Once you know how many teaching days and weeks you have (see past post), it's time to look at your state standards and break them into logical units. If you are a new teacher, I strongly recommend looking at how colleagues in your district or state organize content. Textbooks are also a good way to see how units are organized.
Up to Your Neck in Standards
Before you can organize your curriculum, you first have to know what you are teaching! It is time to look at the dreaded standards. There are many standards to consider and it can feel overwhelming! For example, the New York State Standards have the state standards (including content standards and thematic standards), NGSS standards, as well as literacy/math standards for the Common Core. Although it is important to consider all of these pieces in teaching, it can be very overwhelming to try to juggle them while planning curriculum for your first time! If you are feeling lost, I recommend only looking at the content standards (from the state standards) for now.
You may notice state standards that are about inquiry or lab safety. Although these are also important to consider, do not worry about them at this point. Your first step is to get a grasp of the content you need to teach and you can easily incorporate them into your content. NGSS and Common Core standards also should be incorporated into the content, but first things first: content!
Once you have isolated the relevant content standards, read through them and get a clear sense of what bigger subjects you'll be teaching. It also helps to scan through some past or sample state assessments. This will help you in the first step, which is to map out the overall flow of your content.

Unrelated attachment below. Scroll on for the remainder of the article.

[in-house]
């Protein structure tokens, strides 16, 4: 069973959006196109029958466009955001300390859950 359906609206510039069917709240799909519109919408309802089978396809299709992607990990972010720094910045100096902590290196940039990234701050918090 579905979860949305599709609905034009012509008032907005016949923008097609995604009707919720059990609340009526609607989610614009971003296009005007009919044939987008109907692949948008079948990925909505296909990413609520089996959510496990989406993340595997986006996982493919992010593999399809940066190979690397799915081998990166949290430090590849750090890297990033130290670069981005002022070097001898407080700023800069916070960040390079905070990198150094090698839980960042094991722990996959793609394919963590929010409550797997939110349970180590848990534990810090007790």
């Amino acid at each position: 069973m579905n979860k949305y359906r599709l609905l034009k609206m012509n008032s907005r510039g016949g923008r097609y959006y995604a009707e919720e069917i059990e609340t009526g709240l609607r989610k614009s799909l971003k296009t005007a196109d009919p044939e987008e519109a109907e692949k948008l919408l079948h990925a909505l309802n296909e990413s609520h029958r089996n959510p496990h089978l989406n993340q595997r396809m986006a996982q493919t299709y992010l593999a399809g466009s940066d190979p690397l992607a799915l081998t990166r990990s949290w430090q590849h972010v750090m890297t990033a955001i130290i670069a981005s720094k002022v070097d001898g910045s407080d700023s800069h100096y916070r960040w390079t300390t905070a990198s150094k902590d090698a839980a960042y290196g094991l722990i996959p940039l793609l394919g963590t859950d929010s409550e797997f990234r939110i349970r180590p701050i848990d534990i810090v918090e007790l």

An Overview of the Curriculum Overview
If you are teaching middle school science, it is likely that you are teaching different disciplines of science (physics, chemistry, astronomy, biology). It is important to think about what foundational concepts need to be covered first. For example, if you are planning on teaching an earth science unit that includes plate tectonics, you should cover physics first, including forces. Typically chemistry and physics should come before earth science, astronomy or even biology.
I prefer to start with chemistry concepts first. They offer engaging labs that can start of the year with a bang (literally) and can also offer opportunities to teach and practice lab safety early on.
At this stage you should iron out the biggest units--whole disciplines if possible. These units will be 1 - 2 months long, not the smaller units. If you are teaching within one discipline of science (e.g., Biology), you can separate it out to its biggest components (e.g.: cells, organisms, populations/biomes, ecology, human anatomy, sexual reproduction).
From Small to Big or Big to Small
I prefer to organize content from a micro to macro system or vice versa. For example, I may start with Chemistry/Physics, focusing on atoms and molecules, then move to Biology/Ecology, focusing on organisms and systems on Earth, then Geology, looking at Earth as a planet, and finally Astronomy, zooming out beyond Earth.
Summary of What To Do:
- Isolate key content standards and review them, along with relevant tests (know what you are teaching!)
- Look at other teachers', textbooks and the state's curriculum overviews and find one that fits for you
- Sketch out a big plan of what you'll teach--remember, start with the foundational topics and plan from micro to macro or vice versa
In the next blog, we'll start drilling down to specific units to plan out a detailed yearly overview!